Peril in perishing pericytes

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Abstract

Angiogenesis regulates tumor growth and metastatic dissemination, and developmental alteration of blood vessels in malignant tissues has opened dramatic therapeutic perspectives (1). In the current issue of the Journal, as proof for a novel involvement of vascular cells in cancer spread, Hong and collaborators uncover an indirect a role for pericytes in the control of antitumor immunity (2). Pericytes, aka mural cells, are perivascular cells that ensheath capillaries and microvessels in all tissues, playing essential roles in the development by secretion of proangiogenic factors and physical stabilization of microvascular networks, in addition to regulating blood pressure via contractile properties (3). Hong et al. grew B16 melanomas and Lewis lung carcinoma xenografts in pdgfb ret/ret mice, in which absence of the PDGF-B retention motif causes severe abnormalities in microvessel coverage by pericytes, and observed in these pericyte-deficient tumors a higher frequency—as compared with the same tumors grown in control mice—of myeloid-derived suppressor cells (MDSC), typified as Gr1+ CD11b+ and known to inhibit T-cell–mediated antitumor immunity (4). Interestingly, pericyte-deficient lung carcinomas and melanomas also exhibited larger size and higher propensity to metastasis, respectively. Accordingly, pericyte-deficient tumors displayed lower expression of genes involved in T-cell cytotoxicity …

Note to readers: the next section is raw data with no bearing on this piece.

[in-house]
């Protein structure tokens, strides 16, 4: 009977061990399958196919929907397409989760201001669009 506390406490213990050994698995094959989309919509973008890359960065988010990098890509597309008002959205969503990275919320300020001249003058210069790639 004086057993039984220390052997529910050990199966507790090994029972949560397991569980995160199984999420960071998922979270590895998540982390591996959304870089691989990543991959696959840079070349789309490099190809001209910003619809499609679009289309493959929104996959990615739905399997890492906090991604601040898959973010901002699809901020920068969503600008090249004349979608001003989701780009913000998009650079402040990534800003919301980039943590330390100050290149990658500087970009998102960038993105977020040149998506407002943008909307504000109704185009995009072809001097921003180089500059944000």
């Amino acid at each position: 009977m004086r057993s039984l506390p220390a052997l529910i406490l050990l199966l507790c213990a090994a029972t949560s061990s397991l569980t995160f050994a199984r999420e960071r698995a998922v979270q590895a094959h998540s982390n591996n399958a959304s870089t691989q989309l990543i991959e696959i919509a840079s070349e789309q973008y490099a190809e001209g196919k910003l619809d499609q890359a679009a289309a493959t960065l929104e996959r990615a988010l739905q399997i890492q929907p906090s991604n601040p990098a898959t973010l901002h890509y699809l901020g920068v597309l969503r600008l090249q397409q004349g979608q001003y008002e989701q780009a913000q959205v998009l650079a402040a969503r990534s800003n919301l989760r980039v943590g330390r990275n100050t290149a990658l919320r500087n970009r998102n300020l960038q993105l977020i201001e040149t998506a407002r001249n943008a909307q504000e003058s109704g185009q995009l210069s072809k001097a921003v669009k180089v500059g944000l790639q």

Original languageEnglish
JournalJNCI: Journal of the National Cancer Institute
Volume107
Issue number10
Early online date25 Aug 2015
DOIs
Publication statusPublished - 10 Oct 2015

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